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Northern Lobster vs. Spiney Lobster. Which is your favourite ?.

  • b

I have just responded to a statement on The Chowhound Canadian page that Spiney Lobster is superior to Nothern Atlantic Lobster. I think Northern Atlantic Lobster is the winner in this debate. There is no comparison ! Of course I am from Nova Scotia. Maybe I am biased.
What does everyone else think?

Link: http://www.chowhound.com/topics/show/...

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  1. Usually the debate is between the northern lobster and the spiney lobster of northern Europe (which is reputed to have more flavor than the northern lobster).

    6 Replies
    1. re: Karl S

      I'd take the spiny lobster from the mediterranean over a big northern lobster any day. To me, the flavor is more delicate. But spiny lobsters don't have big claws--in fact, I don't think they are lobsters at all, but a type of salt water crayfish (kind of like an oversized cigala/langoustine. In most languages, there are two completely different words for the two animals bogavante/langosta, homard/langouste, etc.

      1. re: butterfly

        I have been told that the female North Atlantic Lobster is sweeter and more tender than the male. hmmmm! Sounds like that should be true. A female lobster generally is wider in the upper dorsal tail region than a male of a similar size.

        1. re: BJ

          Are they allowed to harvest females? Here on the west coast with regard to Dungeness crab, only males can be taken. By doing so, it insures an ongoing supply every season. Don't want to sound ignorant, just wondering.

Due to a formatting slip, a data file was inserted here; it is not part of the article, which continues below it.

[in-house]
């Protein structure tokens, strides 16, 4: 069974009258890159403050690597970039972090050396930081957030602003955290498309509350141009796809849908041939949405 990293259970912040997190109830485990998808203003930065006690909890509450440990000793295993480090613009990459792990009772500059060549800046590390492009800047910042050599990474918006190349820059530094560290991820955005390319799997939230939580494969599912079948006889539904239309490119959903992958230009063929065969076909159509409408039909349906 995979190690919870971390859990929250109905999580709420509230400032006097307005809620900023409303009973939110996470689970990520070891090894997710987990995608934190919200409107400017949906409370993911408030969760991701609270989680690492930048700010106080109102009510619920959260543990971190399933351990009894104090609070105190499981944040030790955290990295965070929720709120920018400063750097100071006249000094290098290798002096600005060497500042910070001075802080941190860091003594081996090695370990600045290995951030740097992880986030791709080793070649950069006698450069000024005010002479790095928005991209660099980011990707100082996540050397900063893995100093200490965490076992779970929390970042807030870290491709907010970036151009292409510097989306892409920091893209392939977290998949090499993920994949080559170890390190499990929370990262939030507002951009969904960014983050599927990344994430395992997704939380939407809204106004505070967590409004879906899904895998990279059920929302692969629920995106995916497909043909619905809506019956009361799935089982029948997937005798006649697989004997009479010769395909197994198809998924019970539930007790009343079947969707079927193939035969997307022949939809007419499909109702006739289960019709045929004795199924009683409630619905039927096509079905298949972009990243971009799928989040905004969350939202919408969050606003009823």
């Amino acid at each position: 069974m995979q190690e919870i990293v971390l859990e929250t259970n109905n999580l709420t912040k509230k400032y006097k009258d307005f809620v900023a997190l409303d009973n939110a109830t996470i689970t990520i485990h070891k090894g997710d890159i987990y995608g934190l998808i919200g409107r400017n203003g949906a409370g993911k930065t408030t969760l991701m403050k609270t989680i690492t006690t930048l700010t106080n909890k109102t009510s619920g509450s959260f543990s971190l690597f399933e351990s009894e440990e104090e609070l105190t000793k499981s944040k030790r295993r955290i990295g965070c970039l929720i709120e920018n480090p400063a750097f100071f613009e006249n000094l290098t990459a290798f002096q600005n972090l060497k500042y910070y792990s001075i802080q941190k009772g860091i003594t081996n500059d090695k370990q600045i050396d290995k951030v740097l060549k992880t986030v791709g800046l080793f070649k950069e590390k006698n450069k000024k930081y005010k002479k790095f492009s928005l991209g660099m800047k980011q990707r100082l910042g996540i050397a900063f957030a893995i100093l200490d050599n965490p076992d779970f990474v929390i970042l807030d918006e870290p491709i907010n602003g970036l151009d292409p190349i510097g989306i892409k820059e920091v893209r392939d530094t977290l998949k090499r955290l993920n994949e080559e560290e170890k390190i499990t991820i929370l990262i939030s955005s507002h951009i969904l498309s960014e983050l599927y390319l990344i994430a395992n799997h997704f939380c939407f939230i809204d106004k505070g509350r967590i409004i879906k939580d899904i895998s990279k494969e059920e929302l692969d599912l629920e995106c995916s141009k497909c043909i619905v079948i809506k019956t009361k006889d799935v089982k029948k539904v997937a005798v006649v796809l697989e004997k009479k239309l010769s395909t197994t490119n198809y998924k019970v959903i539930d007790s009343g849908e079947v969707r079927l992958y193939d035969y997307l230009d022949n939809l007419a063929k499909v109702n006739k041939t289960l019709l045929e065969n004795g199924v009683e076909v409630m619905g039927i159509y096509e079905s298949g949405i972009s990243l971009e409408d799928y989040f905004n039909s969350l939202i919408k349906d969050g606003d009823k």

1. re: Monty

            On the East Coast female lobsters may be trapped. The only restriction for both male and female is a minumum size. I think the carapace must be a little over three inches. It seems quite small to me. If anyone else knows more about this it would be nice to hear.

            1. re: BJ

              The lobstering regulations are state-specific. Here in Massachusetts, the minimum is currently 3-13/32 inches for commercial, 3-1/4 for recreational, with both having an upper limit of 5 inches. That's measured from the back of the eye socket to the back edge of the carapace. The commercial minimum was 3-3/8 last year and is slowly being increased to 3-1/2 inches by 2008. The weight of a minimum size lobster will vary, but typically is a bit under a pound. It's been too many years since I did some of my fisheries research on lobsters in Cape Cod Bay, but as I recall, the minimum length is very close to the size at which lobsters first spawn and the idea is to allow each to spawn at least once. I seem to remember that something like 80% of lobsters are caught - and therefore removed from the breeding population - in the same year they reach legal size.

              There's very little difference, if any, in the width of the abdomen between males and females. The only sure way to tell is to look at the first pair of swimmerets on the ventral side of the abdomen - they're soft and feathery (like the other swimmerets) on females, hard and calcified on males. I've never noticed any consistent flavor difference between the sexes - lobsters vary so much in flavor anyway I'm not sure how anyone could tell. I prefer females because I like the coral (immature eggs - black when raw, bright red when cooked).

              More on lobster (and other) fishing regulations in Massachusetts at link below.

              Link: http://www.mass.gov/dfwele/dmf/commer...

          2. re: BJ